Four Days in Free Bangla
Way back then, in the days of the liberation struggle, I remember how badly I wanted to come back to Bangladesh. I remember how emotionally charged I was to see Bengalis fighting against a tyrannical empire and winning their freedom. I remember how my young blood boiled when they mass-murdered the intellectuals and dumped their bodies. I remember how in 1971, I spent time trying to help out the poor, hurt men and women crossing over Benapol to take refuge in West Bengal.
I’ve always been so closely attached with the wholeness of the land of Bengal that an opportunity to be there physically was always on my mind. I knew it was going to happen some day. And it happened, only after waiting for thirty-three odd years. But now in the autumn of 2004, there I was, standing on the soil of free Bangla. A dream finally came true.
Yes, I know so far, it sounds like an introduction to one of those typical, corny memoirs. And I don’t make any bones about the fact that just like any average Bengalee, emotion plays deep in me. After all, I am also a product of the top-quality, emotional Bengali intelligentsia – a matter of a lifestyle – that nurtured my existence since when I came to know the world, opened my eyes to it.
"ami chokh mellum akashe, jege uthlo tara, phute uthlo aalo, golaper dike cheye bollum sundar, sundar holo she."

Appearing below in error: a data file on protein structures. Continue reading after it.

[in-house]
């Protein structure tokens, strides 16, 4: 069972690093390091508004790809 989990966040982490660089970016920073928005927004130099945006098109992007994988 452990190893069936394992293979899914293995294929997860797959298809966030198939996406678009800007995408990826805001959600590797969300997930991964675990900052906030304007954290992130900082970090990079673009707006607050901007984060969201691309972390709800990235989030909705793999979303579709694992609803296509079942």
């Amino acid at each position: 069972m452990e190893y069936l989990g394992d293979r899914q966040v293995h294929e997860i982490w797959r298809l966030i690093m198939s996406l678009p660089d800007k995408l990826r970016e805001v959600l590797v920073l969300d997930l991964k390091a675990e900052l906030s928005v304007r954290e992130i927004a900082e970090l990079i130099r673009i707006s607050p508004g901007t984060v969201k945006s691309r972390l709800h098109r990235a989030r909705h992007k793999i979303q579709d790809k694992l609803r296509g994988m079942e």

(I woke up in the sky stars bloomed lights sprouted I said to the rose, "beautiful" and it became so)
My senses developed breathing in Bangla language, imbibing in Bangla culture, to imbue in its music, poetry, film, drama, tarja, jatrapala, and all. Rabindranath, Nazrul, Jibanananda, Lalan, Satyajit, Nati Binodini, Jahir Raihan. The Vaishnava, Islam, Buddhism, Brahma, atheism and socialism. The Sufis and the Sadhaks. The kirtans, shyamasangeets, bhawaias and bhatialis. The Marxism, Maoism, secularism and Bhasha Andolan. The Titumir, Kano-Sidho, Birsa, Khudiram, Subhas Bose, Bhasani, Tebhaga, Naxalbari, the Six-Point Programme and 1971. An open society and free-thinking lifestyle. The quest for truth and the courage to challenge and question the unfounded. It’s the history of struggle for more than a thousand years. It’s the history of an incredible development of the human mind.